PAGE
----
* NRG to offer car-charging service at fixed monthly rate
* NRG eVgo network rollout to start in Houston in 2011
HOUSTON, Nov 18 (Reuters) - NRG Energy (NRG.N) plans to invest $10 million to build a comprehensive charging system in Houston for electric vehicles next year, NRG Chief Executive David Crane said on Thursday.
Crane said the debut of new electric vehicle models in the next year made the time right to launch NRG’s branded “eVgo” network to help “close the decision gap” for buyers debating the purchase of an electric vehicle (EV) versus a conventional gasoline-fueled car.
The network will offer Houston-area EV owners access to home charging and fast-charging public stations located at major retailers, employers and along highways for fixed charges ranging from $49 to $89 per month for the first three years.
“It’s all about convenience,” Crane said.
NRG plans to expand the network in other major Texas cities and across the United States as electric vehicle use grows.
“One of the huge advantages the electric vehicle has over other alternative energy vehicles -- such as hydrogen or compressed natural gas -- is that the infrastructure for electric-car fueling already exists.” Crane said. “It’s called the home electric system.”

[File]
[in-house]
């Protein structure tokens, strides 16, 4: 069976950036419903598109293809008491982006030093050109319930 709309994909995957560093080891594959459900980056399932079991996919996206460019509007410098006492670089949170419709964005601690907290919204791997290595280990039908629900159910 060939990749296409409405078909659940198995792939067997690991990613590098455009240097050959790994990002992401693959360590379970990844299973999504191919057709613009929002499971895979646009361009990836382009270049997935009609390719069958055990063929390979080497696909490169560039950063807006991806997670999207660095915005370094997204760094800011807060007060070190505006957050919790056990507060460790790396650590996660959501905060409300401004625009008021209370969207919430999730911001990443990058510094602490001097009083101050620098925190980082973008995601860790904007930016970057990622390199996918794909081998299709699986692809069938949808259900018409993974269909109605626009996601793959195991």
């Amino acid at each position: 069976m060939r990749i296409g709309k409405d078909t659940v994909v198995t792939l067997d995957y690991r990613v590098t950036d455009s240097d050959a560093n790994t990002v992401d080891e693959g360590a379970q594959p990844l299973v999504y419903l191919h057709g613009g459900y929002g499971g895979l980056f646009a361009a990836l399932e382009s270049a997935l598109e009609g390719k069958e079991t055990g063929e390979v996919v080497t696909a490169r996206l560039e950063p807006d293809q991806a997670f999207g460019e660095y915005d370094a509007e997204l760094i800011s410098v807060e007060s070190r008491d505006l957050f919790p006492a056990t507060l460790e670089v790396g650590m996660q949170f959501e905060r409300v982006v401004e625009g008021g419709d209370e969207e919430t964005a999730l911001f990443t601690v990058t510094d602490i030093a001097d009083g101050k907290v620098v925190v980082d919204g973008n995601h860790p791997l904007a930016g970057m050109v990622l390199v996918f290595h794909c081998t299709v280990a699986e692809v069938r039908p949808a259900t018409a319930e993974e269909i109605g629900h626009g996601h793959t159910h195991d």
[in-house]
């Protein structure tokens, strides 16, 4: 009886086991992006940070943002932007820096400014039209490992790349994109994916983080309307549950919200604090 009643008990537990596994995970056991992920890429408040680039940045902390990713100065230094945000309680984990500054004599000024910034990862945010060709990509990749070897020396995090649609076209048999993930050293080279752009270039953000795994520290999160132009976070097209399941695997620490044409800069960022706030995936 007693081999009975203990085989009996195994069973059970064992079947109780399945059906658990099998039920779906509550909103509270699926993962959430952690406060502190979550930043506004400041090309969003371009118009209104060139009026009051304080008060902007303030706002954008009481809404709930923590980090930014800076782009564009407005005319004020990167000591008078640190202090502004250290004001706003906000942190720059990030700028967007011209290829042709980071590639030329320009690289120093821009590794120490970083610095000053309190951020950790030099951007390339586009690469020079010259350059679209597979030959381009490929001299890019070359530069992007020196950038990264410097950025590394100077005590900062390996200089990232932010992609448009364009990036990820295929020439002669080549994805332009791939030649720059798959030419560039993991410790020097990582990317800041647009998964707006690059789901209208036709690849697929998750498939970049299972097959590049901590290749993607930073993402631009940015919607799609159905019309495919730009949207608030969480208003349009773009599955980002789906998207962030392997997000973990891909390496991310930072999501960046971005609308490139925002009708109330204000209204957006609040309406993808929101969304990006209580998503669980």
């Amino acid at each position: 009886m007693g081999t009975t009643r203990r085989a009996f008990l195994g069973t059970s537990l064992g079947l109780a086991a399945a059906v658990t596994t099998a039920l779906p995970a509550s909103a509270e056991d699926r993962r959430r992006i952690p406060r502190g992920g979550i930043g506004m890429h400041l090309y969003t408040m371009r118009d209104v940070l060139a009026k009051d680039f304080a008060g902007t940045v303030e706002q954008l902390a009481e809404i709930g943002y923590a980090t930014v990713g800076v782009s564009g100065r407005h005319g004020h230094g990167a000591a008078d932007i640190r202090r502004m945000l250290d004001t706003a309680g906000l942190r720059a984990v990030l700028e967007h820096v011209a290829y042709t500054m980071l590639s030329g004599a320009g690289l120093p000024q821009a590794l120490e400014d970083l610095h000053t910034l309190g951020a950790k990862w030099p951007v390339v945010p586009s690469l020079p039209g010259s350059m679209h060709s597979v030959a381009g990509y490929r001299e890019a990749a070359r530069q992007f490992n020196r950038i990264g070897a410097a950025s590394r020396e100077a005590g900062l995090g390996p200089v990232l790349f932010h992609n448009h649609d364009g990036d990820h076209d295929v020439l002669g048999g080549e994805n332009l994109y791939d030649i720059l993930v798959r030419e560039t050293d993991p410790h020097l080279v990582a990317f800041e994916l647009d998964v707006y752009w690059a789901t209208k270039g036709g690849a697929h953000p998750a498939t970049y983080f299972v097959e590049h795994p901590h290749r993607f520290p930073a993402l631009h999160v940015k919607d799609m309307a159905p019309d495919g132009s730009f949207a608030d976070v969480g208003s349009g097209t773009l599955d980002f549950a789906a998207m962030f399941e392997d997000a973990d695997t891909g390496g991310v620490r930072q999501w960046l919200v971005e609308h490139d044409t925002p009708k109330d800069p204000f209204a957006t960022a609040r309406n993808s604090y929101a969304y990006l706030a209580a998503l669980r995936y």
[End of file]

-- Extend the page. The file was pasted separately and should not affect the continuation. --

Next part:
“The service station of the future is your garage and all we need to do to extend that to the transportation system is the last three feet of extension cord in your garage,” Crane said.
NRG, which is the second-largest power generator in Texas and one of the largest electric retailers in the state’s deregulated market, has agreements to work with automakers Nissan NorthAmerica (7201.T) and Aptera. It’s also working with retailers like Best Buy Co Inc, Walgreens and others to site its public charging stations, Crane said.
NRG will also work with competing Texas electric retailers, including TXU Energy and Centrica’s Direct Energy, as it rolls out the car-charging network, Crane said.
Transportation accounts for one-quarter of America’s greenhouse gas emissions and 40 percent of Houston’s nitrogen oxides emissions, NRG said
Using EVs “fueled” by Texas’ mix of nuclear, wind, coal and natural gas-fired generation will help reduce emissions from gas-powered vehicles, NRG said.
Texas’ wind energy resource, which tends to produce more electricity at night, is viewed as a good match to supply the equipment used to charge EV batteries overnight.
Reporting by Eileen O'Grady; Editing by David Gregorio